Neither a chain of spice stores nor a Food Network program, The Seasoning House is a bleak-as-nuclear-winter thriller set during the Balkan conflict of the 1990s. A deaf girl named Angel (Brit teen Rosie Day) is taken from her home by soldiers who shoot her mother dead.
Paul Schrader’s The Canyons opens and closes with a montage of abandoned movie theaters. For this film in particular, that choice strikes one as symbolic in several ways: not only as a comment on the state of the industry, but on the state of The Canyons itself. You’re unlikely to find many 2013 films this empty.
What's a director of classic musicals doing in science fiction? Making Saturn 3, one of the worst of the genre Hollywood made in the immediate post-Star Wars / Alien era. Stanley Donen (Singin' in the Rain) takes to it about as well as you'd expect; he's in over his head.
Military marksman Col. Jim McQuade (Gregory Hines, Running Scared) is called into top-secret duty to neutralize a surveillance robot gone haywire in San Francisco. It won't be easy, because for one thing, the android is undetectable from a human. For another, it has a built-in nuclear bomb that will detonate upon imminent threat.
I plead guilty: My friends and I have goofed around with a camcorder before and made stupid movies, but we were smart enough to know that no one outside ourselves would think they were funny. If only the makers of Caesar and Otto's Deadly Xmas realized the same.
Not even the black-and-white photography is stark in Stark Fear. There’s little to fear in it, too, except lines of dialogue like “You paunchy dog-eater!” and “Ain’t no such thing as rape.”
In other words, like so many B movies selling sizzle, the 1962 film promises more than it’s able to deliver. Neither particularly bad nor good, the movie nonetheless has a special something to keep it alive; on Sept. 25, it hit DVD again as part of Weird-Noir, a six-picture package from the exploitation-pic purveyors at Something Weird Video.
About a woman trapped in a marriage so abusive, it forever borders on fatal, Stark Fear tells a dark tale of cold, wounded hearts. Its strange heart beats hardest in the Sooner State, because it was shot almost entirely in Oklahoma City and Norman.
Celebrating its 50th anniversary in December, the movie was the brainchild of two University of Oklahoma faculty members: Ned Hockman, the professor behind OU’s film program, would direct; Dwight V. Swain, a writer of science fiction who taught in the journalism school, would pen the screenplay.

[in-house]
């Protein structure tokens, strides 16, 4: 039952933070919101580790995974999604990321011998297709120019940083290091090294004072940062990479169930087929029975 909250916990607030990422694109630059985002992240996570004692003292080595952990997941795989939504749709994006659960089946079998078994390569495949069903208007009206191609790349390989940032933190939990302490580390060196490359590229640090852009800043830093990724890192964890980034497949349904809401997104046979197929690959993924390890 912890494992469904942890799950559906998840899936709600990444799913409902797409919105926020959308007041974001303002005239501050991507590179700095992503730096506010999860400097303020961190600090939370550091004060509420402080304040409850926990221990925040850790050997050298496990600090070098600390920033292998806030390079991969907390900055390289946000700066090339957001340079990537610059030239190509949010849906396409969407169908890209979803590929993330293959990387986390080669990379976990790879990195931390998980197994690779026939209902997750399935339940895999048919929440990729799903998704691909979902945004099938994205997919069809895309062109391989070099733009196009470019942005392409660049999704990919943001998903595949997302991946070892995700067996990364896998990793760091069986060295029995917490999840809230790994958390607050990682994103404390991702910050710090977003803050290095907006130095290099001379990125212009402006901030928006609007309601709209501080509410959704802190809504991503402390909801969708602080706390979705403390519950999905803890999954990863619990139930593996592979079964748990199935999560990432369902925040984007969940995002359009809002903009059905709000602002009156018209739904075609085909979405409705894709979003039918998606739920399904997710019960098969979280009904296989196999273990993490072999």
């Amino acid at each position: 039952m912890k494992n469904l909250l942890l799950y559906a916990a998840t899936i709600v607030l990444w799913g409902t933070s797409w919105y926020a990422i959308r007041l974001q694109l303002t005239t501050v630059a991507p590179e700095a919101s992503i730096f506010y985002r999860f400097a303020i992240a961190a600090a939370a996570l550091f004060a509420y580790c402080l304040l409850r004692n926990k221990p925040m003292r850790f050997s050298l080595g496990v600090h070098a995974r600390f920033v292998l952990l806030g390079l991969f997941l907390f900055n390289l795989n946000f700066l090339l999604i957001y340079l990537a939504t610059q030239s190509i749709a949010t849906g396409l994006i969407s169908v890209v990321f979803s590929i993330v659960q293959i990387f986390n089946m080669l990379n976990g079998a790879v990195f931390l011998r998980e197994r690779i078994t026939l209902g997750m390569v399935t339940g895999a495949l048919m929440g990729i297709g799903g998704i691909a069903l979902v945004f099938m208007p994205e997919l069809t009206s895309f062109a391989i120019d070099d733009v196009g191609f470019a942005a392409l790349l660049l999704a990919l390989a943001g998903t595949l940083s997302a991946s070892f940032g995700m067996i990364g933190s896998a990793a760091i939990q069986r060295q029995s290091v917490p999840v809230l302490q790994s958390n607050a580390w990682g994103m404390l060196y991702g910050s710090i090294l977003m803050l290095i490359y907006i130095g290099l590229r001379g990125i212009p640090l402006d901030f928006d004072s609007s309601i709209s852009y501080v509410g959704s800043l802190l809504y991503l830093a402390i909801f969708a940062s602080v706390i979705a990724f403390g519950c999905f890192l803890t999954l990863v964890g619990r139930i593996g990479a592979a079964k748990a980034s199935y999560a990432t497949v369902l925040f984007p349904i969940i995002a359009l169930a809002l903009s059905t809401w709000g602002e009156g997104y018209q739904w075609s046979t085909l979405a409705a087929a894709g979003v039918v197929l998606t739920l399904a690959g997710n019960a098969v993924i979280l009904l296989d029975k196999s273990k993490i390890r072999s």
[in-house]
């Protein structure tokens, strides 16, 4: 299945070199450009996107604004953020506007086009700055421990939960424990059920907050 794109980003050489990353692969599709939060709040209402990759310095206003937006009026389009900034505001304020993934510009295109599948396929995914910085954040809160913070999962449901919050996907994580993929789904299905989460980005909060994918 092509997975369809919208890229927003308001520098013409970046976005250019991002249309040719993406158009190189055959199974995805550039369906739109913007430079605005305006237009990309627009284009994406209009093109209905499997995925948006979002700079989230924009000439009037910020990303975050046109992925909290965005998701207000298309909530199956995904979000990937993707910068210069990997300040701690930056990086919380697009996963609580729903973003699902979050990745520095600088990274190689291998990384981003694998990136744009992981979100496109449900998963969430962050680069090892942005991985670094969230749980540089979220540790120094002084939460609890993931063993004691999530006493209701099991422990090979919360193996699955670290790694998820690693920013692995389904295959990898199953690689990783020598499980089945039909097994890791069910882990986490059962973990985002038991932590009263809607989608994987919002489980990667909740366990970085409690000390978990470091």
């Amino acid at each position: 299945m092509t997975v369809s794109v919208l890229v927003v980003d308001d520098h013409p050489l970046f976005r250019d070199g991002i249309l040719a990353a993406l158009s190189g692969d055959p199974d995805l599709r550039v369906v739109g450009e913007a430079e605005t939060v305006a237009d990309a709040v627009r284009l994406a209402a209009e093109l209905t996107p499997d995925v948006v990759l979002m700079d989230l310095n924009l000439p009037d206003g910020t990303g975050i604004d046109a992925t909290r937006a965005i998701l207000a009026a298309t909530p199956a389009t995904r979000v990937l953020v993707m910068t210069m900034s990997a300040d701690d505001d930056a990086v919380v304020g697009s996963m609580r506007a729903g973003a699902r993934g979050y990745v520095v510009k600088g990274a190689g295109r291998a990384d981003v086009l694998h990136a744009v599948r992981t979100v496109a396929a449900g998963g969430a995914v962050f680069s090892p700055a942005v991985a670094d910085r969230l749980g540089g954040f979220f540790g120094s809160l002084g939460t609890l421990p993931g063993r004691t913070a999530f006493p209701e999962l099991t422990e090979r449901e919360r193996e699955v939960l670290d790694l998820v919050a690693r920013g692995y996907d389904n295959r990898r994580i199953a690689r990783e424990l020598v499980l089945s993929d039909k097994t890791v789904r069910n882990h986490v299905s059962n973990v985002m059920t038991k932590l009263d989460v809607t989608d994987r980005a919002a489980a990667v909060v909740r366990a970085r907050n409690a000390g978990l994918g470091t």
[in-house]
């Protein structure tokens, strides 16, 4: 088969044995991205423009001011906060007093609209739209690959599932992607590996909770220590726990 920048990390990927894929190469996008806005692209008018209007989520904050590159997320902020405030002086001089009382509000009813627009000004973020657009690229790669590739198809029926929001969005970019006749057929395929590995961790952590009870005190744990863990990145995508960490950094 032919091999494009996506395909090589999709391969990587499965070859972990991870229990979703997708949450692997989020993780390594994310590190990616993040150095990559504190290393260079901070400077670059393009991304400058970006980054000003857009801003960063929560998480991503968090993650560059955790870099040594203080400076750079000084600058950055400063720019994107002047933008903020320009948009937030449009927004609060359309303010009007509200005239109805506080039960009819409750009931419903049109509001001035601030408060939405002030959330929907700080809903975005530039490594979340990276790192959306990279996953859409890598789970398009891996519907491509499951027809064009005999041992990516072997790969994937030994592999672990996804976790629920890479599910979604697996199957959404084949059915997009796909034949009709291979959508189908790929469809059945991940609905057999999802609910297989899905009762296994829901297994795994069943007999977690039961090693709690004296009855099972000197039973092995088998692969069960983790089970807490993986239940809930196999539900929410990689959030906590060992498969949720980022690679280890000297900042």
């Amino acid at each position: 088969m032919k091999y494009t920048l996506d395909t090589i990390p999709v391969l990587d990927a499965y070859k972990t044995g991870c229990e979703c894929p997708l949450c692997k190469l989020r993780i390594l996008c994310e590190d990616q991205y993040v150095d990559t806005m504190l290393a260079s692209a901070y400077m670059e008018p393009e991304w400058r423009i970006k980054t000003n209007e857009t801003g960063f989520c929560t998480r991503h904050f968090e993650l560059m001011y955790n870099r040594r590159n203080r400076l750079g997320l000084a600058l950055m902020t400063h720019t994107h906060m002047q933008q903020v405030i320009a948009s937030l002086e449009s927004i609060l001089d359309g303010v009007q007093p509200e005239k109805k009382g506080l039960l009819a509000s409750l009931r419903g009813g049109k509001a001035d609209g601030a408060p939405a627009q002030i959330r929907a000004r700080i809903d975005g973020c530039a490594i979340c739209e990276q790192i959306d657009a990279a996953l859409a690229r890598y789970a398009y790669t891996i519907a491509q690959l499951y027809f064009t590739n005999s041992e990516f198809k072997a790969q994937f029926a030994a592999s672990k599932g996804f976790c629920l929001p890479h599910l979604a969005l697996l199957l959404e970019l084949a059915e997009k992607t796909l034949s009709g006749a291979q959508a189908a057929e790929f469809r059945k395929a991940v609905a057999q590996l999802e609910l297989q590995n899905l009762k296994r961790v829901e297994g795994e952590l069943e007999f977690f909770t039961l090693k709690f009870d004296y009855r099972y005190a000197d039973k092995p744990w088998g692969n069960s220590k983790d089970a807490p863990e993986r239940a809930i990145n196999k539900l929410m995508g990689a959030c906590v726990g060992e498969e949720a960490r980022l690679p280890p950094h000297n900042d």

Armed with a $150,000 budget, a 30-day schedule, and a crew of students and locals, Hockman and Swain set out to make their first feature film. It also would be their last.
Conjuring Fear Neither man is alive today to talk about the experience. Swain died in 1992 at age 76, while Hockman passed away in 2009 at the age of 88.
Luckily, when Stark Fear made its long-delayed world television premiere on Oct. 8, 2005, on The OETA Movie Club, Hockman joined program host B.J. Wexler at the breaks to discuss its making.
He recalled a meeting with Norman advertising exec Joe E. Burke: “I said, ‘You know, Joe, one of these times, we oughta make a film, a major motion picture.’ He looked up at me and said, ‘You think we could do that?’ And I said, ‘I think we could.’ And I left.”
About three days later, Burke told Hockman, “Let’s do it,” and Burke-Hockman-Swank Productions was born.
Stark Fear exists only because the project they really wanted to do proved too costly: a biopic on 19th-century Cherokee Nation leader Elias Boudinot, who was assassinated in Indian Territory.
“We figured it out, and it was going to cost $500,000,” Hockman said. “It’s a costume [drama].”
A psychosexual love triangle playing out in modern day, however — that, they could handle.
Following a credit sequence laden with oil wells, downtown OKC can be seen at a distance from Interstate 35, then in close-up as its female lead shops for lingerie. Later scenes were lensed at a Norman golf course and an OU sorority house.